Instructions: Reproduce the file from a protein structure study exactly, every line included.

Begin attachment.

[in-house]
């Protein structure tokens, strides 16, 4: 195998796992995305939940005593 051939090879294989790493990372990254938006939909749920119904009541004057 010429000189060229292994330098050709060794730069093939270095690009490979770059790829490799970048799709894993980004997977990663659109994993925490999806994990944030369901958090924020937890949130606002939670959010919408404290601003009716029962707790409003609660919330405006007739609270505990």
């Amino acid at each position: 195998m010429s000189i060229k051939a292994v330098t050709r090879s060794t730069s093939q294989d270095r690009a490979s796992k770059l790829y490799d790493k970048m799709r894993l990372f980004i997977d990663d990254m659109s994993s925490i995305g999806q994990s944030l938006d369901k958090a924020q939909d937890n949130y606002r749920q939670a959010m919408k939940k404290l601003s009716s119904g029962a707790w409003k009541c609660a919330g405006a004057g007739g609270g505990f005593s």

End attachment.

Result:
[in-house]
């Protein structure tokens, strides 16, 4: 195998796992995305939940005593 051939090879294989790493990372990254938006939909749920119904009541004057 010429000189060229292994330098050709060794730069093939270095690009490979770059790829490799970048799709894993980004997977990663659109994993925490999806994990944030369901958090924020937890949130606002939670959010919408404290601003009716029962707790409003609660919330405006007739609270505990």
């Amino acid at each position: 195998m010429s000189i060229k051939a292994v330098t050709r090879s060794t730069s093939q294989d270095r690009a490979s796992k770059l790829y490799d790493k970048m799709r894993l990372f980004i997977d990663d990254m659109s994993s925490i995305g999806q994990s944030l938006d369901k958090a924020q939909d937890n949130y606002r749920q939670a959010m919408k939940k404290l601003s009716s119904g029962a707790w409003k009541c609660a919330g405006a004057g007739g609270g505990f005593s």